Marcel Duchamp - Rotoreliefs
Duchamp recognized that by spinning designs composed as sets of eccentric but concentric circles, a viewer would see the resulting pattern as a three dimensional form even through one eye alone, without the supposedly necessary benefit of stereoscopy! By the 1930s, Duchamp had constructed from his experiments a wonderfully whimsical set of 12 spinning images—from a goldfish in a bowl, to the eclipsed sun seen through a tube, to a cocktail glass, to a light bulb—in order to emphasize his discovery of these three-dimensional effects. Ironically, as another example of harmful separation between truly unified aspects of art and science, art museums almost invariably exhibit these discs as framed, static objects on a wall—whereas they have no meaning, either artistic or scientific, unless they spin.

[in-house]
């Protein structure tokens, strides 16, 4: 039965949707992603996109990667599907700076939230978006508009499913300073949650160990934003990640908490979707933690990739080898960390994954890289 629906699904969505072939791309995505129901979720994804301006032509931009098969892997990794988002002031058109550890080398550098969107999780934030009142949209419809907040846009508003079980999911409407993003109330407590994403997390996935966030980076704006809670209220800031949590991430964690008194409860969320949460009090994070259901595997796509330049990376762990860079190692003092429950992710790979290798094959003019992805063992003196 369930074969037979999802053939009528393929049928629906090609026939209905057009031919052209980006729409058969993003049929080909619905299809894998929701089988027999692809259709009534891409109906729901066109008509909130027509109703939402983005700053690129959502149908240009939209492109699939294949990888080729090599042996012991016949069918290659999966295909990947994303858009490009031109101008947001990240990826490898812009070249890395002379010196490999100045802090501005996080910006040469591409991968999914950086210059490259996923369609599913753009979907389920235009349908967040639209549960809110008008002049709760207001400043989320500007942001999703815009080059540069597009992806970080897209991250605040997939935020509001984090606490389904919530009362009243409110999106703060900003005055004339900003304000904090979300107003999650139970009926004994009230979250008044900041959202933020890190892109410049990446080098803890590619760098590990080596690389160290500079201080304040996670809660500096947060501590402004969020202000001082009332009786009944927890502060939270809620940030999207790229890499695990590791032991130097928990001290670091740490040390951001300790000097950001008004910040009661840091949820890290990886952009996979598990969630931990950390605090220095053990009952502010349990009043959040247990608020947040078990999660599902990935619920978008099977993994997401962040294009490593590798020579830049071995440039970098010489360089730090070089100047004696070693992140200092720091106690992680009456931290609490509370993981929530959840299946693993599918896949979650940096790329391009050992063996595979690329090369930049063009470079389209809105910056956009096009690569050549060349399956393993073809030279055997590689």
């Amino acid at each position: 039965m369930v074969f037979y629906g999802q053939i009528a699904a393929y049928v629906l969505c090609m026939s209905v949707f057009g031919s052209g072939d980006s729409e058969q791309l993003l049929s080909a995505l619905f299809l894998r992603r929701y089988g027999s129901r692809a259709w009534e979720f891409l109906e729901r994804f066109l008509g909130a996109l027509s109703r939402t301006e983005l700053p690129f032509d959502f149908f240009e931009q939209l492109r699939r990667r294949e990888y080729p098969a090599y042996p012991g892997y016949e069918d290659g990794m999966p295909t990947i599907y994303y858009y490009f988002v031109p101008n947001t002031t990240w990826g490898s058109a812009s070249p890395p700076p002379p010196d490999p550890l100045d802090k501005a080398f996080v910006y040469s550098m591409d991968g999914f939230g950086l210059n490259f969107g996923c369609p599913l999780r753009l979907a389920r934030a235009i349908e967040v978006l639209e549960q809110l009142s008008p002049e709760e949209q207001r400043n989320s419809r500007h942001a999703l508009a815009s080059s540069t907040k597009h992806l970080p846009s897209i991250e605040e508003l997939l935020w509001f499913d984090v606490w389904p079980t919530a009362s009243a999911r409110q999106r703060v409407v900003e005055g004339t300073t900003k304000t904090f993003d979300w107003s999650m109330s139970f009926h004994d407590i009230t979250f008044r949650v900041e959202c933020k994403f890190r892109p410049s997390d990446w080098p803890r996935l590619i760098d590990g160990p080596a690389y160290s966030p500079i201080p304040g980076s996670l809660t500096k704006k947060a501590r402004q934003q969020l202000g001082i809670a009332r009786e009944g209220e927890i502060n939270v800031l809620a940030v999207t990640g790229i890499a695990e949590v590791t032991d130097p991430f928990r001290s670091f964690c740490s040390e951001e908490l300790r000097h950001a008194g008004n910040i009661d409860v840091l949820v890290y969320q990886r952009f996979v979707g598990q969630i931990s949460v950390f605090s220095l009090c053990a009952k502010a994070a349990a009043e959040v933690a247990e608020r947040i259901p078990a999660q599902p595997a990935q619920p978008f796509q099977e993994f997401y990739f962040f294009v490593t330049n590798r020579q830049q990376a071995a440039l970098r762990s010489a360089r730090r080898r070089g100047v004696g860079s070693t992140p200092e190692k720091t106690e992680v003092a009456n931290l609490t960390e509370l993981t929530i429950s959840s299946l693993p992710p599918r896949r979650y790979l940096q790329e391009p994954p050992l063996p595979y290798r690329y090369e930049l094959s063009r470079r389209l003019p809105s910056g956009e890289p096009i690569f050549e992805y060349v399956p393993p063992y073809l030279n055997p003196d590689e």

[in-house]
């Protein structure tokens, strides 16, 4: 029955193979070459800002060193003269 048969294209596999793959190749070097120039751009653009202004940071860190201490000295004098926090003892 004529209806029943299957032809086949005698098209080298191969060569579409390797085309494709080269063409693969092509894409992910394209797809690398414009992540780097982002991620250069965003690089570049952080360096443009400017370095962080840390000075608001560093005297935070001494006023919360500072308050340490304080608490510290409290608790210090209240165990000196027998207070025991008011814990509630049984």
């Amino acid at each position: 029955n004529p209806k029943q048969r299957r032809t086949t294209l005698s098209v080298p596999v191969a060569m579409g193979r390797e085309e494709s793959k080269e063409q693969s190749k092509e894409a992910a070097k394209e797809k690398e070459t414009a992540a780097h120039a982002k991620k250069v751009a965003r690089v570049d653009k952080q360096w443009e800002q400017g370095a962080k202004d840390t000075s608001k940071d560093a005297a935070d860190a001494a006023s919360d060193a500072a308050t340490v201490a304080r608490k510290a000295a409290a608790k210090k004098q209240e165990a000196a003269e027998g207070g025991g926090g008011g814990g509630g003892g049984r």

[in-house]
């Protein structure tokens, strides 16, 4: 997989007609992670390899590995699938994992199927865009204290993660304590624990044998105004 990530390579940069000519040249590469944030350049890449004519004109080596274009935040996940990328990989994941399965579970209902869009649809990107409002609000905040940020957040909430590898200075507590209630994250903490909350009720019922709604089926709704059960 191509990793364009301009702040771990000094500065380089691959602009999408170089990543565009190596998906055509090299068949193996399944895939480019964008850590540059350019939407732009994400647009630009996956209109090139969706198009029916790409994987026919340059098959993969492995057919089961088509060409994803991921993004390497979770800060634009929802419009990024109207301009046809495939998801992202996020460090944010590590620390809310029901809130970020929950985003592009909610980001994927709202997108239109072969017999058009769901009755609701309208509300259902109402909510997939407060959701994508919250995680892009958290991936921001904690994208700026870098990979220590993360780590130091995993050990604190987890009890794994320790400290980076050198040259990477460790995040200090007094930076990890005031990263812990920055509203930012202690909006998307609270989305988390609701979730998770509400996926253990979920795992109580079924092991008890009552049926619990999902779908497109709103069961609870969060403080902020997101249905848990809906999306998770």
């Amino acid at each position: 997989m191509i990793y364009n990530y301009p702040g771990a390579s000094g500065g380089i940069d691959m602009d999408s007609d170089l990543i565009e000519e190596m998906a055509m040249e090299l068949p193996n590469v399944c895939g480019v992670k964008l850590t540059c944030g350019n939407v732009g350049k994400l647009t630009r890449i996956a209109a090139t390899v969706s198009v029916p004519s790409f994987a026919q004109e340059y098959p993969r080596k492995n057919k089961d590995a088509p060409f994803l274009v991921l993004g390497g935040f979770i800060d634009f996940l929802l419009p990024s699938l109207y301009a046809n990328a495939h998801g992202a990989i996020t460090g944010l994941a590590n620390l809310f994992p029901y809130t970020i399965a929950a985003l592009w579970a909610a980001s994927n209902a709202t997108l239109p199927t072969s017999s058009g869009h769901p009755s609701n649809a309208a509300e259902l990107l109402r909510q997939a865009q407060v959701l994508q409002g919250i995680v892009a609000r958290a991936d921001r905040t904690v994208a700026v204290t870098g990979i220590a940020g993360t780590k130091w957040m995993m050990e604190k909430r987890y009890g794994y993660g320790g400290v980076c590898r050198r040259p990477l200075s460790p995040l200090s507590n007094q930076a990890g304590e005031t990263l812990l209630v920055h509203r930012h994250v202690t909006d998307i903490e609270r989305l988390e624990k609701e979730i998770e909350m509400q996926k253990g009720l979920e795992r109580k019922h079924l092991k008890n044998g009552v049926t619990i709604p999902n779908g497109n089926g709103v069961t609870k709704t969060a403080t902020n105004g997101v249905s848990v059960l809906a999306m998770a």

That first one kind of looks like your logo, Radiolab!